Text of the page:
By Jenny Bowers
This month I am going to be exploring passion.
As we head towards the end of half term one, I believe that this the perfect time to explore passion, as you reflect on your work over the last few months. Some of you may have initially struggled to answer the questions I posed last month about ambition, but I am sure if I asked you ‘What’s your passion?’ you would have an answer for me quite quickly. For the vast majority of you I would see a clear line between your passion and your purpose. I am sure that for a lot of you if I asked, ‘What’s a passion that isn’t related to work?’ you would also be able to answer that in short order.
However, what if I asked, ‘What impact does your passion have on your work and what impact does it have on your wellbeing?’ I wonder what you would say.
Passion is a good driver, quite often described as the fire in the belly, but what do we know about fire?
- It provides heat and purifies.
- It provides light and removes darkness.
- It can create and/or destroy.
When controlled a fire can be used for cooking, as a gathering place to share with others and as a method for producing energy to be transformed into something else including tasty s’mores round a bonfire. However, a fire out of control, burns through fuel quickly and it can damage people and places. It can be destructive force. Fire can be extinguished suddenly or slowly. Equally, it can be effectively nurtured, so it is maintained gently and sustainably.
Thinking about this metaphor let’s go back to some reflective questions:
- What impact does your passion have on your ability to do your job?
- What impact does your passion have on your communication and your relationships?
Put another way, in your desire to drive your purpose and ambitions with passion are you dispensing with information quickly, giving large amounts out, using what you see as the ethical and emotional reasoning for why things should be done? Do staff appear confused, overwhelmed, unsure? Are they forgetting to do what you have asked (told) them? Are they asking the same questions over and over? Are you feeling frustrated and feeling like it would be easier to do it all yourself?
When I reflect on my time as a SENCO, I realise that there were seasons when, in my urgency and desire to do the right thing for the children, driven by my passion, I was placing too many demands on teachers and other staff at a great pace. They did generally share my passion, and my purpose, but because it was not exactly the same as theirs, and they had slightly different priorities in their roles or because of their level of experience, it was too much for us all.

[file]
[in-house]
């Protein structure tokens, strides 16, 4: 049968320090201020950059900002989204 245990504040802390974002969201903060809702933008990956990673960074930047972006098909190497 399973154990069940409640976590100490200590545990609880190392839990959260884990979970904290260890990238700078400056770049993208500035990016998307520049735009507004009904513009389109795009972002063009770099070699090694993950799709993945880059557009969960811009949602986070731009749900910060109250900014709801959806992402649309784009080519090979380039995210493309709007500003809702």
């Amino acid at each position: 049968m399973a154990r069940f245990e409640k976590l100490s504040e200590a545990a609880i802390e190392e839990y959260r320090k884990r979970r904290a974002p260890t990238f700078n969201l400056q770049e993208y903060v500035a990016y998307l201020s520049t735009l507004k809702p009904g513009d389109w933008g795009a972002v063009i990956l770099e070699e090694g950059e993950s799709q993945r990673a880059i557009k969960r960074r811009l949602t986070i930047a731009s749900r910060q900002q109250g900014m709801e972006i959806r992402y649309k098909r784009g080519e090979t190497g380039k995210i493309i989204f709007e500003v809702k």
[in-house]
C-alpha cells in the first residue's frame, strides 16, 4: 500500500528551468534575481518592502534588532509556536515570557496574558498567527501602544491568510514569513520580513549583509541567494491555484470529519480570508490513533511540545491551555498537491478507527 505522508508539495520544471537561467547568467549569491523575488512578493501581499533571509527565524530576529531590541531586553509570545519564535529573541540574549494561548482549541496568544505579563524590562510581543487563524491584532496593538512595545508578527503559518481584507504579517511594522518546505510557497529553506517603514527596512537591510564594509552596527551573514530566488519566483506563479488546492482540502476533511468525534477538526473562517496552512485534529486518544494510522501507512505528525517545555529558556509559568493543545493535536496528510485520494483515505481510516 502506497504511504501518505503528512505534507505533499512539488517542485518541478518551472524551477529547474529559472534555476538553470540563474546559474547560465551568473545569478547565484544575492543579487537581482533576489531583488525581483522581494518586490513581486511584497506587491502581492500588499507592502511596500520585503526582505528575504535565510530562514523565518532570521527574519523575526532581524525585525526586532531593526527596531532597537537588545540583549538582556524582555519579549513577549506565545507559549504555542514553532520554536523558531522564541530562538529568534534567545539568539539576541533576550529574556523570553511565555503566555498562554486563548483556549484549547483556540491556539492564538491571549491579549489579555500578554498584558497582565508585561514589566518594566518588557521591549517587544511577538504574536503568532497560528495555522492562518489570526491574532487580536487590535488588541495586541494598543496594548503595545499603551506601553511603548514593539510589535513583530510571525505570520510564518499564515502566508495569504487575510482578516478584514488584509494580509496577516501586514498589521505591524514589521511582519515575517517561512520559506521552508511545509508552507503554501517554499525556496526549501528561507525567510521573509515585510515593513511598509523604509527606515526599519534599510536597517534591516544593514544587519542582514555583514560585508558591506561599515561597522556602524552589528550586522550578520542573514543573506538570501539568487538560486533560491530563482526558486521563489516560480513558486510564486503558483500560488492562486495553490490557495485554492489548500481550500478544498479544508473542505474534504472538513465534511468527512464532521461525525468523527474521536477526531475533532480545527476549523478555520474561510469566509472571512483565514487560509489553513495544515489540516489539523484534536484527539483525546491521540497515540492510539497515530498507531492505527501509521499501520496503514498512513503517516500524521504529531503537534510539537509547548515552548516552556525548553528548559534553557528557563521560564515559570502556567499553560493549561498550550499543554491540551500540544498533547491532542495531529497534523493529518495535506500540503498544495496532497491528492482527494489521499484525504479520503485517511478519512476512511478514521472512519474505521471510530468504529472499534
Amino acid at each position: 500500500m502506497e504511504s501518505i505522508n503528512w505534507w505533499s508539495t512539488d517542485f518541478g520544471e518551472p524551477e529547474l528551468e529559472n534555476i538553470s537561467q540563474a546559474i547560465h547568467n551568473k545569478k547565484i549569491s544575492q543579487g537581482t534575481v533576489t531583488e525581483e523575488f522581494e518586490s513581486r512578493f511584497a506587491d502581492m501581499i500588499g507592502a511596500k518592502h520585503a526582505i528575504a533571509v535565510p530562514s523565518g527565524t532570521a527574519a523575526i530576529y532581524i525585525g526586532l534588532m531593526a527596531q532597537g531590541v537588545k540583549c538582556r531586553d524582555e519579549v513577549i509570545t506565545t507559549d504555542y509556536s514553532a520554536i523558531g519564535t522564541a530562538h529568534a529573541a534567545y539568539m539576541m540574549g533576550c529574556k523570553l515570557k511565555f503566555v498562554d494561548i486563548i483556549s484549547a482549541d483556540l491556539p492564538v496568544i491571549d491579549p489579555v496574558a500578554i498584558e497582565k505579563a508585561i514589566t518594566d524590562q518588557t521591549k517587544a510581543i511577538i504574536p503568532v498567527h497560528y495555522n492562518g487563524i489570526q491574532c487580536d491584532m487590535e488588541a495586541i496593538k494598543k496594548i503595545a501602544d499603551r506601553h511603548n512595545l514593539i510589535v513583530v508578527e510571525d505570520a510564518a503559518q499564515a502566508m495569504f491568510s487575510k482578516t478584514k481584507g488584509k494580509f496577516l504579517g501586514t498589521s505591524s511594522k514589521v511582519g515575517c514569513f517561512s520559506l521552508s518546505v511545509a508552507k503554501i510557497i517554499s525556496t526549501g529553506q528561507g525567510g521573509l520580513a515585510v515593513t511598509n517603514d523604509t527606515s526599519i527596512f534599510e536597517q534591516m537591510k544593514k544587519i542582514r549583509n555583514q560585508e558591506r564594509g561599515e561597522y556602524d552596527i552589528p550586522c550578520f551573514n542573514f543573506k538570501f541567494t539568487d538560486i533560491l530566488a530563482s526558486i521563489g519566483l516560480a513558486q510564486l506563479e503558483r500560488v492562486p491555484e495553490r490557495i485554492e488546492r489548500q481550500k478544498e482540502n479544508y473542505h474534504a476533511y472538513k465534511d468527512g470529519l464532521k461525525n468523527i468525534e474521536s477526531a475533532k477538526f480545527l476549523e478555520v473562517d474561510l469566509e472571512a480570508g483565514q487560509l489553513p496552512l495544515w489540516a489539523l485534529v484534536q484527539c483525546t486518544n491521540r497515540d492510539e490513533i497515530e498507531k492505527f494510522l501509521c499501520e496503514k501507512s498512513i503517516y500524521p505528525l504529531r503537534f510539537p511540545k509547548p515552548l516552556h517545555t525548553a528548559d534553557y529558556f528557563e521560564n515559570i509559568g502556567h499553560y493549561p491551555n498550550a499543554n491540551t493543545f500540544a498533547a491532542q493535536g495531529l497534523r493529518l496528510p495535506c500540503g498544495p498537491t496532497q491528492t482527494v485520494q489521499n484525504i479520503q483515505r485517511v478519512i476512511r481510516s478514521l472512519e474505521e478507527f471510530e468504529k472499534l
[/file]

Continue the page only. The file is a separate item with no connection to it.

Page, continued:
It was another leader who said to me, ‘No-one doubts your passion, no one really disagrees with what you want to achieve, but they’re struggling with the how’. This was a lightbulb moment for me, yes, they need to know the ethical and emotional drivers behind what I was doing, but more importantly I needed to work collaboratively with them to ensure that the logical reasoning, the processes and skills were in place too. It was about tempering my passion, so that it smoldered and fueled the work, alongside their individual passions, not overpowering and consuming us all.
Other professionals and families do need to know your passion too. You all need to find where it overlaps and interlinks with theirs. But passion alone will not get things done, and if passions hinders effective collaboration, you will not achieve your purpose or ambition.
What about the effect passion has on your wellbeing?
Passion fuels the ‘getting out of bed in the morning’ feeling, but if it has been burning too hot or to fast then it will lead to exhaustion, and the getting out of bed will be a struggle. Think carefully about how you are fueling the fire. Does a successful meeting give you fuel? A SENCO meet up? Time working with a child? Feeding your other passions? How will you allow the fuel to be burnt? High heat quick burn, to get you through a particular thing, or a low heat low burn to sustain you over a month?
When your half term arrives, take some time to reflect on what your passion is and put safeguards in place to ensure it is a well-controlled fire. If you are a journal writer, then perhaps alongside your thoughts on ambition you could write about your passion and how to sustain it. On your vision board, consider how you harness your passion effectively in your work with others. As always, I welcome your thoughts and feedback.
Have a good half-term!